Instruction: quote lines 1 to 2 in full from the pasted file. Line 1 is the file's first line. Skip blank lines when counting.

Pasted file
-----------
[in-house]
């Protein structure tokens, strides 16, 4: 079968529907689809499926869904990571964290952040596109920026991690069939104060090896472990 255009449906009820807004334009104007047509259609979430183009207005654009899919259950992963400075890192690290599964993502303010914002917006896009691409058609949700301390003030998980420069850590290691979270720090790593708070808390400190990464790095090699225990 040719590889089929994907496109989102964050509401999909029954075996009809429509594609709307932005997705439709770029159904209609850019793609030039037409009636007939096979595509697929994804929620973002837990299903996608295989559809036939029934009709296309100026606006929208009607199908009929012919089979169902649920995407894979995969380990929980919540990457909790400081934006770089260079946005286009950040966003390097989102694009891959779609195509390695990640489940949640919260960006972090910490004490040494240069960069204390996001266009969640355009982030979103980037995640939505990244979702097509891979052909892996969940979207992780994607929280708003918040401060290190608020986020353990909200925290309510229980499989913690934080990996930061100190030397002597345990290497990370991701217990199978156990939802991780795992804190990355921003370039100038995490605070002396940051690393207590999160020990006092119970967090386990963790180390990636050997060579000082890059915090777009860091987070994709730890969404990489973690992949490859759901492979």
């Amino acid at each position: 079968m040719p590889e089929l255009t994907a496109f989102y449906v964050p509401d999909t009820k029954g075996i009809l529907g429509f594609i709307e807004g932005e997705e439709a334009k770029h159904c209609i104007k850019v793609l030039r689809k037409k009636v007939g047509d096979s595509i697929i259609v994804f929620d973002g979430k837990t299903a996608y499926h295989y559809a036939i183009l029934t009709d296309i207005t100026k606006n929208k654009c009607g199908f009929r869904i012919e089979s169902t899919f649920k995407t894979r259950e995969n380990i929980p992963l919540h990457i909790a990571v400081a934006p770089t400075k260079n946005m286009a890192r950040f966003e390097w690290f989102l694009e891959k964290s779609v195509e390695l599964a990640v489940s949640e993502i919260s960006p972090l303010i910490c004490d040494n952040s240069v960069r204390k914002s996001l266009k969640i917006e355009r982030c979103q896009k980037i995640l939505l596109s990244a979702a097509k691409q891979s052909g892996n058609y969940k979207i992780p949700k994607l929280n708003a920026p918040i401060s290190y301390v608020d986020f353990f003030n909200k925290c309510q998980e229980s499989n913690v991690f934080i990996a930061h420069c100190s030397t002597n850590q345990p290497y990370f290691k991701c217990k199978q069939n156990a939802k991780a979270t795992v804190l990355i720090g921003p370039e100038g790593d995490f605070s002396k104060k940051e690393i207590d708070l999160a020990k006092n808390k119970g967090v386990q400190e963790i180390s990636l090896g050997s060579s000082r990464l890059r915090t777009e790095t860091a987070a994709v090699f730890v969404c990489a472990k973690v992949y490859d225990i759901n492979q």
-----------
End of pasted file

[in-house]
């Protein structure tokens, strides 16, 4: 079968529907689809499926869904990571964290952040596109920026991690069939104060090896472990 255009449906009820807004334009104007047509259609979430183009207005654009899919259950992963400075890192690290599964993502303010914002917006896009691409058609949700301390003030998980420069850590290691979270720090790593708070808390400190990464790095090699225990 040719590889089929994907496109989102964050509401999909029954075996009809429509594609709307932005997705439709770029159904209609850019793609030039037409009636007939096979595509697929994804929620973002837990299903996608295989559809036939029934009709296309100026606006929208009607199908009929012919089979169902649920995407894979995969380990929980919540990457909790400081934006770089260079946005286009950040966003390097989102694009891959779609195509390695990640489940949640919260960006972090910490004490040494240069960069204390996001266009969640355009982030979103980037995640939505990244979702097509891979052909892996969940979207992780994607929280708003918040401060290190608020986020353990909200925290309510229980499989913690934080990996930061100190030397002597345990290497990370991701217990199978156990939802991780795992804190990355921003370039100038995490605070002396940051690393207590999160020990006092119970967090386990963790180390990636050997060579000082890059915090777009860091987070994709730890969404990489973690992949490859759901492979």